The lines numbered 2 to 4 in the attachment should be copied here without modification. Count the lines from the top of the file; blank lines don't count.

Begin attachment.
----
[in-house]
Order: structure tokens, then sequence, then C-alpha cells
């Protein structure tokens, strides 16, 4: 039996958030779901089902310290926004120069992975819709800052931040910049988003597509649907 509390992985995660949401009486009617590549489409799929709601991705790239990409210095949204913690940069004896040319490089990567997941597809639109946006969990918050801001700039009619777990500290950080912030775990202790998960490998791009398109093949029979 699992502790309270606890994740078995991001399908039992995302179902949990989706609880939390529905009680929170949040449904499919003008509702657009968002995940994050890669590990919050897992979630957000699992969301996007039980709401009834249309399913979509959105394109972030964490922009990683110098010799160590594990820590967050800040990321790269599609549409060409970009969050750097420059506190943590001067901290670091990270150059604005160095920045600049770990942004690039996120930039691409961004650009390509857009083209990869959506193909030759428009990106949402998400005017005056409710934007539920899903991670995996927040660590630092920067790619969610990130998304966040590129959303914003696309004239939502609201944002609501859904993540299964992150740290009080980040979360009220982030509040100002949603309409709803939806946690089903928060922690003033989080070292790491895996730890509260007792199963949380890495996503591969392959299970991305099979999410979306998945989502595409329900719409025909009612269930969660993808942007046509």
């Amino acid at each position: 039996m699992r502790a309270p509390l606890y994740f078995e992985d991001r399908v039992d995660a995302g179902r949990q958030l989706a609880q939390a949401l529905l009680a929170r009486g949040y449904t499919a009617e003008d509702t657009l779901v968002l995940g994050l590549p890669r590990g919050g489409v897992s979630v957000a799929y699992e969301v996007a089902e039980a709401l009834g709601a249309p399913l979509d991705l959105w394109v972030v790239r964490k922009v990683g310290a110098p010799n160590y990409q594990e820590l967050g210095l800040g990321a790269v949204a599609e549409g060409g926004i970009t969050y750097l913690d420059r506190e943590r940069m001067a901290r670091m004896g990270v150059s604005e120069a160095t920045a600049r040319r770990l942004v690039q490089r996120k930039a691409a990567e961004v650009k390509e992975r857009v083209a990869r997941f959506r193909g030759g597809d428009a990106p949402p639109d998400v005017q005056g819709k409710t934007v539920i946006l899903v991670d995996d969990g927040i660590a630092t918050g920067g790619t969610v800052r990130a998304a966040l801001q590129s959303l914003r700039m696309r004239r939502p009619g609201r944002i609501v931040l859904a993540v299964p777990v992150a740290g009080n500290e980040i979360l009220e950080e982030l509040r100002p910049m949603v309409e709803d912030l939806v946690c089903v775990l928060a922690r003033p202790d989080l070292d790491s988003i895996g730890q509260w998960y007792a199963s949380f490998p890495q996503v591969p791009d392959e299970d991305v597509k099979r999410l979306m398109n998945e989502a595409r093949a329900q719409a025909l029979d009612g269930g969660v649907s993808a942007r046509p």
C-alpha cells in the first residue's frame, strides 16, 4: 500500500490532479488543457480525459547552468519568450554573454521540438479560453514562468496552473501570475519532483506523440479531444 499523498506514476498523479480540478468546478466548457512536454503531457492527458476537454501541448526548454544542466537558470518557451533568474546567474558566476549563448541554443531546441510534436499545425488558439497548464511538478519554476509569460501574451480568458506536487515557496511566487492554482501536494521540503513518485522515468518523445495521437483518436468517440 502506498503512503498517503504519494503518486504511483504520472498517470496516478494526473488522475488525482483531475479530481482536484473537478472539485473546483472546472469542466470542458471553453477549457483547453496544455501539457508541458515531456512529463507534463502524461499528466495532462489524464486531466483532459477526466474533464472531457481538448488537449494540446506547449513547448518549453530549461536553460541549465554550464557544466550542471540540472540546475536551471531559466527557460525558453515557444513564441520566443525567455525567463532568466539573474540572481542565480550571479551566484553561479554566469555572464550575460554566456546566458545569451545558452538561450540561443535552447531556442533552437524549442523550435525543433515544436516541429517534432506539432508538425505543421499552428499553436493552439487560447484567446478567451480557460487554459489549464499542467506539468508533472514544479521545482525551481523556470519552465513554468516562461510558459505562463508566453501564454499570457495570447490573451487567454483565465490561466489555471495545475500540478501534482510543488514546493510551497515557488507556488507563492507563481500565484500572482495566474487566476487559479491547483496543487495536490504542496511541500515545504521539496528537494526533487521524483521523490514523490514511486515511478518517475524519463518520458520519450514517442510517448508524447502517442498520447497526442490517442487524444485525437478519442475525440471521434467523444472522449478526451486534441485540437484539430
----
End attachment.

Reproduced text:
Order: structure tokens, then sequence, then C-alpha cells
């Protein structure tokens, strides 16, 4: 039996958030779901089902310290926004120069992975819709800052931040910049988003597509649907 509390992985995660949401009486009617590549489409799929709601991705790239990409210095949204913690940069004896040319490089990567997941597809639109946006969990918050801001700039009619777990500290950080912030775990202790998960490998791009398109093949029979 699992502790309270606890994740078995991001399908039992995302179902949990989706609880939390529905009680929170949040449904499919003008509702657009968002995940994050890669590990919050897992979630957000699992969301996007039980709401009834249309399913979509959105394109972030964490922009990683110098010799160590594990820590967050800040990321790269599609549409060409970009969050750097420059506190943590001067901290670091990270150059604005160095920045600049770990942004690039996120930039691409961004650009390509857009083209990869959506193909030759428009990106949402998400005017005056409710934007539920899903991670995996927040660590630092920067790619969610990130998304966040590129959303914003696309004239939502609201944002609501859904993540299964992150740290009080980040979360009220982030509040100002949603309409709803939806946690089903928060922690003033989080070292790491895996730890509260007792199963949380890495996503591969392959299970991305099979999410979306998945989502595409329900719409025909009612269930969660993808942007046509």
């Amino acid at each position: 039996m699992r502790a309270p509390l606890y994740f078995e992985d991001r399908v039992d995660a995302g179902r949990q958030l989706a609880q939390a949401l529905l009680a929170r009486g949040y449904t499919a009617e003008d509702t657009l779901v968002l995940g994050l590549p890669r590990g919050g489409v897992s979630v957000a799929y699992e969301v996007a089902e039980a709401l009834g709601a249309p399913l979509d991705l959105w394109v972030v790239r964490k922009v990683g310290a110098p010799n160590y990409q594990e820590l967050g210095l800040g990321a790269v949204a599609e549409g060409g926004i970009t969050y750097l913690d420059r506190e943590r940069m001067a901290r670091m004896g990270v150059s604005e120069a160095t920045a600049r040319r770990l942004v690039q490089r996120k930039a691409a990567e961004v650009k390509e992975r857009v083209a990869r997941f959506r193909g030759g597809d428009a990106p949402p639109d998400v005017q005056g819709k409710t934007v539920i946006l899903v991670d995996d969990g927040i660590a630092t918050g920067g790619t969610v800052r990130a998304a966040l801001q590129s959303l914003r700039m696309r004239r939502p009619g609201r944002i609501v931040l859904a993540v299964p777990v992150a740290g009080n500290e980040i979360l009220e950080e982030l509040r100002p910049m949603v309409e709803d912030l939806v946690c089903v775990l928060a922690r003033p202790d989080l070292d790491s988003i895996g730890q509260w998960y007792a199963s949380f490998p890495q996503v591969p791009d392959e299970d991305v597509k099979r999410l979306m398109n998945e989502a595409r093949a329900q719409a025909l029979d009612g269930g969660v649907s993808a942007r046509p």